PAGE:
I’ve also written about news items, popular topics, or a longer comment on things I’ve read on other writers’ blogs. I didn’t think I would enjoy writing about current affairs as much as I do. I had a complex that I wasn’t knowledgeable enough, or enough of a campaigner to write on disability issues. However, some people have seemed to get a lot out of what I have written on the welfare state, especially people who previously did not know a lot about it. There are times I manage to engage others, and get a proper discussion going such as a post I wrote in response to a GP’s comments that the majority of disabled people could work if Stephen Hawking can! This went viral, receiving almost 400 views in one day and causing a lot of debate on social media, both in support, and in criticism of my arguments. (I have always loved debate, but was never confident enough to join the debating society at school, despite my Mum’s encouragement at the time).

My dreams slowly grew as I continued writing. At first, I was happy writing solely for the ‘Big Bible’ website. Then I started my Blog because a discriminatory experience buying glasses in Specsavers got me so fired up I had to write about it! As I wrote, I wanted to write more. Others liked my writing and began to read regularly, ‘liked’ my posts, and my confidence in my writing and in myself increased. This continued for at least a year, however, I found that I became unable to write consistently especially since my health has deteriorated. This has really hurt my confidence, because I very much wanted to write and I would often find that I couldn’t. Obviously the numbers who read have fallen dramatically.

For more than ten years, friends and family members have urged me to write my biography. Blogging has given me confidence to think about doing this because so many read and ‘followed my blog at one point. I started off writing a diary of hospital experiences because I wanted my story to from the ab differundance of other biographies out there. I still haven’t decided what to do because I feel totally torn. Is my story ‘different enough’ to write about on its own, and if so where would I start? And what about the thousands of words I have written so far? Writers, do you have any advice / Suggestions?! As for publishing, who knows, there is much too long a way to go before I need to think about that, surely?

I write for the same reasons I Blog. I wrote something this time last year called ‘Drum Roll Please’. I wrote the following about having a way to express myself. “[T]o have found an outlet which I enjoy, uses my gifts, engages my brain, and connects me with people who have similar interests is a joy.” Slightly clumsy phraseology, I admit, but does largely capture how I feel about writing.

God is using me, and my writing. Writing helps me to explain how my faith makes a difference to the difficult times in my life, of which there are plenty. I hope and pray this will be a witness to those who read it. I decided early on that as much as possible I would keep my blog ‘real’, by writing honestly, including the good, the bad, and the ugly, without dramatising things but also without glossing over the tough stuff.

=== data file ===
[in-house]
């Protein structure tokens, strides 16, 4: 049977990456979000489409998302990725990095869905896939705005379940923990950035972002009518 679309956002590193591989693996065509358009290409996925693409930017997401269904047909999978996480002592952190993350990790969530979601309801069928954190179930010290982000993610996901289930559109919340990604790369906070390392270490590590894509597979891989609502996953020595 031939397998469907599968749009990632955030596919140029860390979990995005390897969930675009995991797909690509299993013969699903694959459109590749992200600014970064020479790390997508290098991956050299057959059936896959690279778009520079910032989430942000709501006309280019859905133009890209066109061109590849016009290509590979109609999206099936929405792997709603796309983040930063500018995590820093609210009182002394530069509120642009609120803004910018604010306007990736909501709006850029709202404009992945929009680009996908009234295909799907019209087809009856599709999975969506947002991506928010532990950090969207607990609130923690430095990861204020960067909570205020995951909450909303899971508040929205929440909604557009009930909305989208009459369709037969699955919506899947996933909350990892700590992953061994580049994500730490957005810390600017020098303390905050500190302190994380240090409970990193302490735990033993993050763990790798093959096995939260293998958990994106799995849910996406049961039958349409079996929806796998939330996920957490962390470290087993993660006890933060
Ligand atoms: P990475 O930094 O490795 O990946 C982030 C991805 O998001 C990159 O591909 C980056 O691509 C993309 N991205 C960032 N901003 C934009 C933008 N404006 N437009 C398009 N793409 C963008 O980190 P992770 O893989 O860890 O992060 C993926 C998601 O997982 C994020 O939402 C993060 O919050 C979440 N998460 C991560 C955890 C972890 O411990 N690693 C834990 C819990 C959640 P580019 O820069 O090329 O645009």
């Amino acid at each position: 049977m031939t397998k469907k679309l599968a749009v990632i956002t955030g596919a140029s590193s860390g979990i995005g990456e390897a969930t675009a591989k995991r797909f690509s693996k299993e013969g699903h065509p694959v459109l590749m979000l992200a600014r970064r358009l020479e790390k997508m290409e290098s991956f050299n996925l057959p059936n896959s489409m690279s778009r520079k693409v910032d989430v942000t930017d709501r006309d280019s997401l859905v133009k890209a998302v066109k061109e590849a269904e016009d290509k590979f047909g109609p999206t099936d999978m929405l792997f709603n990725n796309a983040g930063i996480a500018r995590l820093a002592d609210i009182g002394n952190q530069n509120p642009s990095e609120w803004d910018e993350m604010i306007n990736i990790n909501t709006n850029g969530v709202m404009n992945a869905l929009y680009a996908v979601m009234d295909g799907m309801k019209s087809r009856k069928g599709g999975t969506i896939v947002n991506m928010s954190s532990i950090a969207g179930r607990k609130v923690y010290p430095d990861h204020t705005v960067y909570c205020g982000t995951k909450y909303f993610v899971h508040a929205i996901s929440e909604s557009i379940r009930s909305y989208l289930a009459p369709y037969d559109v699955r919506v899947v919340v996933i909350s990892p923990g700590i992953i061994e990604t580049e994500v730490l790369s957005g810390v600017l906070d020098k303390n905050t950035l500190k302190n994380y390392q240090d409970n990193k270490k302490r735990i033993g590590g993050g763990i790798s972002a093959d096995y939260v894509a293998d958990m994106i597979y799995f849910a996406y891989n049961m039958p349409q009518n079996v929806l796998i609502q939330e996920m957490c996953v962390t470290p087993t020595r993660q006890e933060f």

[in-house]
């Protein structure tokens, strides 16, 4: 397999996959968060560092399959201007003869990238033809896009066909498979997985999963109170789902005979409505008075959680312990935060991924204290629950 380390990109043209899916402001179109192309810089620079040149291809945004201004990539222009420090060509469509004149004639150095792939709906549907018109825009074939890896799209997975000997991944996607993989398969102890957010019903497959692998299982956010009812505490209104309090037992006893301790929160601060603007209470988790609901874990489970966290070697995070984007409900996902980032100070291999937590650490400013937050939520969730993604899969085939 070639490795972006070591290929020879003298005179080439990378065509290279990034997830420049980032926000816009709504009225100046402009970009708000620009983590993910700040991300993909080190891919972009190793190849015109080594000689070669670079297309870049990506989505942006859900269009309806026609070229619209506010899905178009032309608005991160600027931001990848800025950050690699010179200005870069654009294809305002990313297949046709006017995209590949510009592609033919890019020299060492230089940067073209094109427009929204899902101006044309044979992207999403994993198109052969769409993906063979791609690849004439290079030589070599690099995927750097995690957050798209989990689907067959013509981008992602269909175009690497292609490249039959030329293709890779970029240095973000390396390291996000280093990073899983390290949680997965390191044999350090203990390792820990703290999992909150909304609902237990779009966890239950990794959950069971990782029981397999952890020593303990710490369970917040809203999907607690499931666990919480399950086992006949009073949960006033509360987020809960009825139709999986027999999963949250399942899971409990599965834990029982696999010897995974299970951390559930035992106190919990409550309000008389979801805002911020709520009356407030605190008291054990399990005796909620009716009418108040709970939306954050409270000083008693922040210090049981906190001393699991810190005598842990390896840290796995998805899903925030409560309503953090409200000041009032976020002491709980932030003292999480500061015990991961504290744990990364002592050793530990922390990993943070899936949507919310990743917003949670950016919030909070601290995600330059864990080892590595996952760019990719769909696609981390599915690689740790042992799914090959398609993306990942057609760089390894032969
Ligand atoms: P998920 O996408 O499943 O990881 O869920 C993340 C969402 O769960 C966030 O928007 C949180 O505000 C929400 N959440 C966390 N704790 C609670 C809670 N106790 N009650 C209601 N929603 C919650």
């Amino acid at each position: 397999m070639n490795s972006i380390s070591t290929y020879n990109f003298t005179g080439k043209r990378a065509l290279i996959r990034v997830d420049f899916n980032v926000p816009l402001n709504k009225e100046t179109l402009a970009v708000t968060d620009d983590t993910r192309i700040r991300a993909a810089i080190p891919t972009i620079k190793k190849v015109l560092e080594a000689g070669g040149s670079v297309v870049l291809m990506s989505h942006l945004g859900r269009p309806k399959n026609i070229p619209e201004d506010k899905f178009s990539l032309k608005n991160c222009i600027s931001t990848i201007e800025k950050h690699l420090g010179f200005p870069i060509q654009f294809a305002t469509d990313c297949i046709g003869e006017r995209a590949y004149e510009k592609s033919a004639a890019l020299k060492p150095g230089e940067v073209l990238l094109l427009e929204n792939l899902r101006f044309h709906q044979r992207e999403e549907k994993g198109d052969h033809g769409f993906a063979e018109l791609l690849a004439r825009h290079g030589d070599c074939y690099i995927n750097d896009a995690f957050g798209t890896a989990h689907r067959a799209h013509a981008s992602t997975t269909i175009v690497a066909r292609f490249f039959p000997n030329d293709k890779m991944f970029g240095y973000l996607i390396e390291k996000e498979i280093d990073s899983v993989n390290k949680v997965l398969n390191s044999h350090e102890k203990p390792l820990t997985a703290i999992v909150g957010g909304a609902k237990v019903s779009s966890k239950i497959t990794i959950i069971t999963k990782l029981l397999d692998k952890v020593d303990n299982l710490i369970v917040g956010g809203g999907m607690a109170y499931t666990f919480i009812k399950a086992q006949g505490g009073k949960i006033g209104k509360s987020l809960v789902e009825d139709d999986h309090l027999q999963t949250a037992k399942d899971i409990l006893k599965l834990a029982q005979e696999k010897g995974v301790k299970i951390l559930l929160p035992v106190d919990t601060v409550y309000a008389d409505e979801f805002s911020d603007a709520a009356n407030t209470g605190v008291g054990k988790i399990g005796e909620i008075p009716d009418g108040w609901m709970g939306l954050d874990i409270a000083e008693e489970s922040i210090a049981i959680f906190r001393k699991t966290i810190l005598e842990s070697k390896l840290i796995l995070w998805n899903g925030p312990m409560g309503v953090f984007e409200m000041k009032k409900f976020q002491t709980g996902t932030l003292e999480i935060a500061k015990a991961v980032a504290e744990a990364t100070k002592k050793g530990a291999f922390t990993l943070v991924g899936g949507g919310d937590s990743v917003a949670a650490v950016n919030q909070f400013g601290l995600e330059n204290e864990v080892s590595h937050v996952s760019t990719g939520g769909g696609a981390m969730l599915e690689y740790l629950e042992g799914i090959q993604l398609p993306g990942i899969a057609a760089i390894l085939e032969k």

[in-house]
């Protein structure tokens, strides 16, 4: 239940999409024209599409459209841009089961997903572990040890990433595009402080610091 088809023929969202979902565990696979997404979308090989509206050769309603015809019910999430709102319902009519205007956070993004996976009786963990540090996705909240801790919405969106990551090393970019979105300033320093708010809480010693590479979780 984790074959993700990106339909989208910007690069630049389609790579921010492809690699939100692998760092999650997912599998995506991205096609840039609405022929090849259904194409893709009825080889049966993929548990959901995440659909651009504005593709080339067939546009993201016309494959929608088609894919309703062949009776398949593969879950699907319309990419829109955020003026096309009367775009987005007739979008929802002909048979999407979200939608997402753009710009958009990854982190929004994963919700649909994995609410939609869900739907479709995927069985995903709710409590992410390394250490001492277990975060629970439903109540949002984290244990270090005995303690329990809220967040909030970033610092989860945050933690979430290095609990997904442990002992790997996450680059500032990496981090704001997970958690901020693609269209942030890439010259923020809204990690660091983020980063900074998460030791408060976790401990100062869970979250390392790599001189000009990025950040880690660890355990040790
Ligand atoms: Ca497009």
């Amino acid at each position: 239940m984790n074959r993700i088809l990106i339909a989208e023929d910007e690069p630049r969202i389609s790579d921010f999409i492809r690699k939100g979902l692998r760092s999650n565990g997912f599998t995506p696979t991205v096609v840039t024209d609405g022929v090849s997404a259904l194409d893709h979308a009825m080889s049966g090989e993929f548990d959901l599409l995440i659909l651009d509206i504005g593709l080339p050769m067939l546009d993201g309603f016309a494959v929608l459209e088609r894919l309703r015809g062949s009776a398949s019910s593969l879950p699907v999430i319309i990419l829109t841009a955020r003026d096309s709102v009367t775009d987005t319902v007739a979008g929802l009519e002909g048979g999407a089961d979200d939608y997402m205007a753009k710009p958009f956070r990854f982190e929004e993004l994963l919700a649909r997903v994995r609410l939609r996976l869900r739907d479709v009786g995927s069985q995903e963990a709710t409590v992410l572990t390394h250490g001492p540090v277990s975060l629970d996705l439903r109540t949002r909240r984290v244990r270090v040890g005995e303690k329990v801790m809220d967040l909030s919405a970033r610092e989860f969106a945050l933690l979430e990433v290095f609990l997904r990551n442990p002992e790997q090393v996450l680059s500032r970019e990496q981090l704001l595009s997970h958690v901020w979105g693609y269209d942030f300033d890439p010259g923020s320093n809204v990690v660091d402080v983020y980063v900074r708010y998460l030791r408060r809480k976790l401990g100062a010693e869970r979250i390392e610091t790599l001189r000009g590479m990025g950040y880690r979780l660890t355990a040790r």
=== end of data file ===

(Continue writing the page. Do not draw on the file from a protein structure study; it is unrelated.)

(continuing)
I am mostly confined to my house, but reaching others from my living room! About a year ago, I wrote the following:

I aim to inform as many people as [I] can about the complexities of life with significant needs, and deep Christian faith and to live as full as life as I can. I am aware of other disabled people I know who live fuller lives than I, even with a more significant physical impairment. Though I would sometimes wish my life was more varied, in general blogging is my way of being ‘out and about’; reaching people I would not otherwise meet and finding a creative outlet, while having a lot of fun at the same time!

By searching and reading I am constantly learning, keeping up to date with some of the changes to policy, practice, disability laws, news, and current affairs. I have to discard the scare stories and keep only the useful information if that makes sense. I keep writing because I want to continue to reach out to others, especially those who live with constant health challenges, as I and many others do, and to encourage people, impaired or not, to learn to keep going when life gets extra hard, because giving up is not worth it in the long-term. I continue to need a way of using my God-given gifts, and of continuing to learn new things in a fast-paced world.

I heartily wish that when I was young, I had persevered, and learned the true discipline of getting up early, pouring a drink, and having time ‘quiet time’ to read my bible and pray, before writing for a few minutes, even. I’d like to write daily, and sometimes manage it for a few days at a time, but don’t keep it up as I then sleep through my alarm, or I can’t keep it up as my health gets in the way.

My favourite time to write is early in the morning, say beginning between five and five-thirty am if I can physically manage to wake up when the alarm goes off, and slide into my wheelchair. I sometimes use prompts such as this one from WordPress, 365 Days to Build a Better Blog (Rowse, 2011) or for girls and women Robin Norgren’s books, including Writer Girl (Norgren, 2013) . I had the privilege of chatting with the lovely Robin for a Skype jam session or two a while back. The ‘days’ aren’t meant to put the pressure on for you to write every day, but simply when you have the time, energy and head-space.

Please do let me know if reading my story of my own clumsy beginnings as a writer have encouraged you to have a go for yourself, be it with scrap paper and pencil, fountain pen and fancy paper, spoken memories on Dictaphone, iPod, or mp3 player to write later, or laptop / iPad and word processor.


To have a go at this challenge for yourself, click on the blue text (or tab to the word “challenge at the bottom of this post and press space if you have a screen reader).

Bibliography

Norgren, R., 2013. Writer Girl: 42 Days of Exercises to Deepen your Faith in Your Ability and Your Purpose for Writing. 1st ed. s.l.:s.n.

Rowse, D., 2011. 365 Days to Build a Better Blog. 2nd ed. s.l.:http://www.problogger.net.